Society also now has problems with strains of bacteria that have become resistant to antibiotics; such cases have been Staphylococcus aureus, which has become widely resistant to a number of antibiotics, the resistant forms are generally named Multi-resistant Staphylococcus aureus (MRSA), however initially they were named Methicillin-resistant after becoming resistant to the antibiotic Methicillin (Engleberg et al, 2007). More recently Clostridium difficile, another natural flora of the gut, have caused disease outbreaks of diarrhoea and in more severe cases inflammation of the bowl (HPA, 2008). There has been a steady increase of bacterial disease in hospital patients. These bacterial diseases are believed to have been caused by the use of broad spectrum antibiotics (BSAC, 2008). Overuse of these antibiotics disturbs the natural flora in the gut, allowing Clostridium difficile to multiply quickly and produce toxins (HPA, 2008). Tuberculosis has also been highlighted by the World Health Organisation as a growing concern. Results from a survey between 2002 and 2006, on Tuberculosis drug resistance, in 81 countries showed higher numbers of multi resistant forms of the bacteria. Consequently the treatment has been extended from six months to two years with more expensive and toxic drugs (BBC News, 2008).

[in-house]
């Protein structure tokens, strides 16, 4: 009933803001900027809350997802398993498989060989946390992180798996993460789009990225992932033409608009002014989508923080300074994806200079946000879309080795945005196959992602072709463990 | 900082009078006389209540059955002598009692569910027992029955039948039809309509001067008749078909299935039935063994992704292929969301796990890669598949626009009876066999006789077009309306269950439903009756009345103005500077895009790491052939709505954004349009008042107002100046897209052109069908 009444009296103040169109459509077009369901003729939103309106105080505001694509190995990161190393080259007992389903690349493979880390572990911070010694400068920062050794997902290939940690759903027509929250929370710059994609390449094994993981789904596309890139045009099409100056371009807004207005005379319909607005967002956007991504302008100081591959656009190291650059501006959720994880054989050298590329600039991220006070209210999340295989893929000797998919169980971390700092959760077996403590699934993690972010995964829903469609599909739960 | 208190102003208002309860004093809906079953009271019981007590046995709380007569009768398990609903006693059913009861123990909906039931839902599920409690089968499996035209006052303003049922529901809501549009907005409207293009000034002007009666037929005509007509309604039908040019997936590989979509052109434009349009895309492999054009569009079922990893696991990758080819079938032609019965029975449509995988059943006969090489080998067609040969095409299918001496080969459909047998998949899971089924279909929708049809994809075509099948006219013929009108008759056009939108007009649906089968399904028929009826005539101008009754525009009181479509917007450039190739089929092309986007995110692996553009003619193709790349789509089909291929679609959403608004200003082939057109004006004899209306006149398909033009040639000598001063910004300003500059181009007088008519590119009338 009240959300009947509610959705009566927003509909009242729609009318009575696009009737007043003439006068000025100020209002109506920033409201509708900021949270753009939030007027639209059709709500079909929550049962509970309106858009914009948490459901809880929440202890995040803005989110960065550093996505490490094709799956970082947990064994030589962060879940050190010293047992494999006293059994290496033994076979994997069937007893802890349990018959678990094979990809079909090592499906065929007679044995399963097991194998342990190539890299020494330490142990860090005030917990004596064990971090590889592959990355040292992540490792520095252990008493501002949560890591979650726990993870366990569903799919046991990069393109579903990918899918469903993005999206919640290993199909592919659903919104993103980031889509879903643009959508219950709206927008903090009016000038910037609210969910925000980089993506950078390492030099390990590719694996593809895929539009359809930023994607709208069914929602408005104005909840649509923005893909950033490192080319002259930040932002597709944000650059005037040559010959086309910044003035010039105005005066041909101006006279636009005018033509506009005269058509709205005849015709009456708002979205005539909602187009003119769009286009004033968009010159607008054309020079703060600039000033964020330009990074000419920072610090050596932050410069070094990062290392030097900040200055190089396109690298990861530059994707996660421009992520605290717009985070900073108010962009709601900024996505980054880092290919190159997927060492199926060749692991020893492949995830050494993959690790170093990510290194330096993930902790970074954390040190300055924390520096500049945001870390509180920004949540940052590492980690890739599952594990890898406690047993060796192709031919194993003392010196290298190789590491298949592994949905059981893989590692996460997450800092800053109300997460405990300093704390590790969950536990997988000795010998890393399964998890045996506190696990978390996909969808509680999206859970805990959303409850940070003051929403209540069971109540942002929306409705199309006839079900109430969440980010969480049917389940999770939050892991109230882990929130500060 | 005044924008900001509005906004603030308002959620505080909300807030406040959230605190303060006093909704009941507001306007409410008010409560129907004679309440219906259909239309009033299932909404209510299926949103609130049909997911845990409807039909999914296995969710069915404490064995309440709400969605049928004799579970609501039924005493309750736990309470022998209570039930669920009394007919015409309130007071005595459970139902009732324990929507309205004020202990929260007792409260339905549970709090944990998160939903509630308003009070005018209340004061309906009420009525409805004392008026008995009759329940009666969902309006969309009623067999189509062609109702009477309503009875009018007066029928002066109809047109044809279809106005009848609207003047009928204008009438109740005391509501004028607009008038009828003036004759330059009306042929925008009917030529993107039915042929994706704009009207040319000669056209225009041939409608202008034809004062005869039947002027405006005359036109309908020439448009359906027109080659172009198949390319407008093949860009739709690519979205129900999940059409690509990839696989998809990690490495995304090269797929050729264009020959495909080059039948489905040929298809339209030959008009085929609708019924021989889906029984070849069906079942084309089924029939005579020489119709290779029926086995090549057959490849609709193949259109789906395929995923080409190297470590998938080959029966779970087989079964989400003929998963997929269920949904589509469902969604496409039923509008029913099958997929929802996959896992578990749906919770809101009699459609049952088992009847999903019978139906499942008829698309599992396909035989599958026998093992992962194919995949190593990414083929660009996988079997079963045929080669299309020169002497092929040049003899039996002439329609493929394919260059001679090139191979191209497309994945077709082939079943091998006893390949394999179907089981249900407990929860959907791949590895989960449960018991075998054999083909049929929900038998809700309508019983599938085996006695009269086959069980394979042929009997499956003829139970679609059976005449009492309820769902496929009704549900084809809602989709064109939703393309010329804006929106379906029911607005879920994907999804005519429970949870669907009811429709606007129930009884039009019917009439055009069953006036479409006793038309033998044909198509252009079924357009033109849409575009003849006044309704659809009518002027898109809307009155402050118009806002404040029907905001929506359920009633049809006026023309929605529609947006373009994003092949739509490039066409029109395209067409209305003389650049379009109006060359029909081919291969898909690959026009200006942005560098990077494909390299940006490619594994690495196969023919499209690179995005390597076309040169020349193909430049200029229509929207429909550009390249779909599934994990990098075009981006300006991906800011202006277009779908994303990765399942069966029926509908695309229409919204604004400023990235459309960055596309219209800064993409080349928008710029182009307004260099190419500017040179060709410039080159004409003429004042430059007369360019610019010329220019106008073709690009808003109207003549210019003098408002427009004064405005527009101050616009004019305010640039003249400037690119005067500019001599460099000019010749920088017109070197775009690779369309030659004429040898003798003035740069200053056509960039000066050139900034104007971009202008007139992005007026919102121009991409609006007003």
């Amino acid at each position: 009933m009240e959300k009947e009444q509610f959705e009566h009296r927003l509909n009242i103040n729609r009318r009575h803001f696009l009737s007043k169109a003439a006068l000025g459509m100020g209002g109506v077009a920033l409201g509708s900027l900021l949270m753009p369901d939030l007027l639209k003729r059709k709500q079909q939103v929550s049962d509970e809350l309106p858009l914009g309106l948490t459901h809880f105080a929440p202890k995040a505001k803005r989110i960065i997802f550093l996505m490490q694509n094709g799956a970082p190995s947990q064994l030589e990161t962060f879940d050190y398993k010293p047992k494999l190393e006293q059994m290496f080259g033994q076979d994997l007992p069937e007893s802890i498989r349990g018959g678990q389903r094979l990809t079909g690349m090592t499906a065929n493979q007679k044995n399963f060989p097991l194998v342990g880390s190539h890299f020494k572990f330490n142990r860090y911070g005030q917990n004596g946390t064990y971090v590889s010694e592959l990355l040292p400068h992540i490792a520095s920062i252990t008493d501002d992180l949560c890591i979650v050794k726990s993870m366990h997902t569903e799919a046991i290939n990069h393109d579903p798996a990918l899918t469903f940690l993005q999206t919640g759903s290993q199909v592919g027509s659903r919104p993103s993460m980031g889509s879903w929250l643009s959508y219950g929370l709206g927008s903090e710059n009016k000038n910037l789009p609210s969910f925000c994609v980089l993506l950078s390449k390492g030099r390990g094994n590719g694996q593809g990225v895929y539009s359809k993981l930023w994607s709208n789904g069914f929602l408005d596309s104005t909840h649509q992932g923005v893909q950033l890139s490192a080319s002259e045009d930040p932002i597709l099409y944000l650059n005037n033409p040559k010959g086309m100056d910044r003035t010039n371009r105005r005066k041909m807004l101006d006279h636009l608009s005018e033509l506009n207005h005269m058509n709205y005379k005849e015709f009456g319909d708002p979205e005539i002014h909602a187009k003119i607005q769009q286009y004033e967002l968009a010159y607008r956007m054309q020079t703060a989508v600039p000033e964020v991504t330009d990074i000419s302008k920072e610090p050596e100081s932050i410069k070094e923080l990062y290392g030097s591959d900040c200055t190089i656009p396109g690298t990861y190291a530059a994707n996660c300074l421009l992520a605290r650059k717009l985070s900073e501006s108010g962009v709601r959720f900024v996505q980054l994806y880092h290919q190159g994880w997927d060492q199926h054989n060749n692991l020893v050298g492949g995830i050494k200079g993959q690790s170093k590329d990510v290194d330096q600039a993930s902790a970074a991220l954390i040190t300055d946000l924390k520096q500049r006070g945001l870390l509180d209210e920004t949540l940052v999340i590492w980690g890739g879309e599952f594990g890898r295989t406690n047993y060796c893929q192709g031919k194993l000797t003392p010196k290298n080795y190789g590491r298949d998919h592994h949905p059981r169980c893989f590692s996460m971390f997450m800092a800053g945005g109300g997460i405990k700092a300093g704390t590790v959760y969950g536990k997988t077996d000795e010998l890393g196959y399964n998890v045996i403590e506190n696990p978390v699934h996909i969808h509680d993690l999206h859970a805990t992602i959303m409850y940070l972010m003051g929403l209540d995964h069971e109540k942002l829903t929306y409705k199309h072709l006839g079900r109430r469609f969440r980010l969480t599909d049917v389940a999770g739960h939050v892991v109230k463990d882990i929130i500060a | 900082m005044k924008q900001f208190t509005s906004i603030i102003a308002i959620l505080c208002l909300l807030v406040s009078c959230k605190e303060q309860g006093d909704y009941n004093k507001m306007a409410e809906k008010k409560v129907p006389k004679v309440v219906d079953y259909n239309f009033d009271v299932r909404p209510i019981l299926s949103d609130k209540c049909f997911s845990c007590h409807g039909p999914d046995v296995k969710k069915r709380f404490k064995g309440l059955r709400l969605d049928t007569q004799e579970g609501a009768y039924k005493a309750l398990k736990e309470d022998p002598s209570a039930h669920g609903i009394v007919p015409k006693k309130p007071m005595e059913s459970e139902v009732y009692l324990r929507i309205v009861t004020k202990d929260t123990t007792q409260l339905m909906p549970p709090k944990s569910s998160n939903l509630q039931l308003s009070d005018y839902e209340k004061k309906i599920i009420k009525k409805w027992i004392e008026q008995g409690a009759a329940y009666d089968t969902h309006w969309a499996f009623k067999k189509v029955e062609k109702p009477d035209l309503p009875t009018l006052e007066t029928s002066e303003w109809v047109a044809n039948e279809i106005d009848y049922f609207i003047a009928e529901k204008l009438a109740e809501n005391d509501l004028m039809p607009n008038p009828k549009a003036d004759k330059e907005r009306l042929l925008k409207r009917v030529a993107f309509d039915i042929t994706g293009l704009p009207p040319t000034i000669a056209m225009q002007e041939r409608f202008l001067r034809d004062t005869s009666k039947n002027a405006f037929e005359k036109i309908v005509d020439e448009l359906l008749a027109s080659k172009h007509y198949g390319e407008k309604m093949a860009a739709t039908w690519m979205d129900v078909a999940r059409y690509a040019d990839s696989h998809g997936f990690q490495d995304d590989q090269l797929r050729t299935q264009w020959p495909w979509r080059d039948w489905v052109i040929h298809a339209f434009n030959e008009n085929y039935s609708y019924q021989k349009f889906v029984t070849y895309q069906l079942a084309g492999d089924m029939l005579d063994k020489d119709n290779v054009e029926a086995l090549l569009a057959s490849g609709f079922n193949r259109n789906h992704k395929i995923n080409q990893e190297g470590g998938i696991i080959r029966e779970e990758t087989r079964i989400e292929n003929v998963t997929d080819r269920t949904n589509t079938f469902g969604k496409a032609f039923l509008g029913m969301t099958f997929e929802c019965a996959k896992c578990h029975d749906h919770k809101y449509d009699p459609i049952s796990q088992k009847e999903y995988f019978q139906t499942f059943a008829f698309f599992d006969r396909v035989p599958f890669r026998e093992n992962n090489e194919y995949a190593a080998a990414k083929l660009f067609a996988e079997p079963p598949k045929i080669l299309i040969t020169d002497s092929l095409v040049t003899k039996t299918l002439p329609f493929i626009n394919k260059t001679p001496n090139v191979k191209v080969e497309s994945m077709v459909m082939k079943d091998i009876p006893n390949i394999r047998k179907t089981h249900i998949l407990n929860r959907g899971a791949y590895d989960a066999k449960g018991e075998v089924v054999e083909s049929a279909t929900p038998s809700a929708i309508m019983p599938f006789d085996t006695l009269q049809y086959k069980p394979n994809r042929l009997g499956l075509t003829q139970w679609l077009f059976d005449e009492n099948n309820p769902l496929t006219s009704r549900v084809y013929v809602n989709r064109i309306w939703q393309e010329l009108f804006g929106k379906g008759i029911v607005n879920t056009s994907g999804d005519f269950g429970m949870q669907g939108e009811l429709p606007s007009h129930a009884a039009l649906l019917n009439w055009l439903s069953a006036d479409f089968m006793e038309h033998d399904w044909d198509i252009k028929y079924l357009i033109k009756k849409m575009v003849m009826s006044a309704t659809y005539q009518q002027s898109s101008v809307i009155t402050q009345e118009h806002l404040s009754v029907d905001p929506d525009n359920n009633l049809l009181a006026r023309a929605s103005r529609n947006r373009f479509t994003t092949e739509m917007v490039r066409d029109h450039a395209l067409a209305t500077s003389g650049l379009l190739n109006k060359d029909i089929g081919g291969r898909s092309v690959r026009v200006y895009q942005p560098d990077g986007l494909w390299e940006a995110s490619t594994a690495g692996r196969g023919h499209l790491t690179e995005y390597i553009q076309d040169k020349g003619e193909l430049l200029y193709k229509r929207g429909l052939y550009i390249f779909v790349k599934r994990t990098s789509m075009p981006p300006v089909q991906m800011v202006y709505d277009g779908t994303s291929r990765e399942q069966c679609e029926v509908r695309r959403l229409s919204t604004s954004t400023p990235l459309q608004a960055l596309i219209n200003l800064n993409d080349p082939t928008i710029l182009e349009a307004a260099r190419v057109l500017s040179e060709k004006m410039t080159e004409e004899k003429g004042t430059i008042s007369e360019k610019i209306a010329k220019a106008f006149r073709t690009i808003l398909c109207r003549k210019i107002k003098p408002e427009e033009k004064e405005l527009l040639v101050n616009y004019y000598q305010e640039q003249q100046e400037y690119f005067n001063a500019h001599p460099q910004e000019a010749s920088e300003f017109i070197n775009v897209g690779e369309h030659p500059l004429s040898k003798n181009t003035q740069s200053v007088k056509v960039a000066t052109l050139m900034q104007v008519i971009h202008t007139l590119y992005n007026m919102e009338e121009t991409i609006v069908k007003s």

Although the bacteria discussed have negative impacts on society, there are many strains of bacteria that are crucial to mankind and the surrounding environment. An example of a bacterium’s capabilities in aiding mankind has been the cleaning up of pollutants, through a process known as bioremediation. An example of this was after the disaster of the Exxon Valdez oil spill that affected an Alaskan beach. Bacteria from the genus Pseudomonas was used to digest the carbon from the oil and effectively clean up the area effected (Tortora et al, 2007). Bacteria also play a role in the cycling of nutrients throughout the environment. A wide range of aerobic and anaerobic bacteria in the soil, such as Azotobacter and Clostridium species (Freeland, 1991), fix nitrogen from the environment and convert it into a form that can be utilised by both animals and plants. This is also true in the carbon cycle where bacteria decompose organic matter returning carbon dioxide back to the atmosphere. Other essential elements such as oxygen, sulphur and phosphorus are also returned to the environment by bacteria (Tortora et al, 2007). Bacteria play an important role in the food industry, for example the production of yoghurt uses two bacteria Lactobacillus bulgaricus and Lactococcus thermophilus to modify milk proteins and pH to make thick yoghurt (Freeland, 1991). Probiotics, which contain beneficial bacteria, can also be used in yoghurts and are referred to as being ’Live’. In ‘live’ yoghurt the bacteria, Lactobacillus bulgaricus are replaced with bacteria from the genus Bifidobacterium. Bifidobacterium are a natural flora of the intestines (Postgate, 2000). This aids the human digestive system and enhances immunity, by replacing the ‘bad’ bacteria such as E.coli and Candida albicans with a top up of ‘good’ bacteria (Microbewiki, 2008).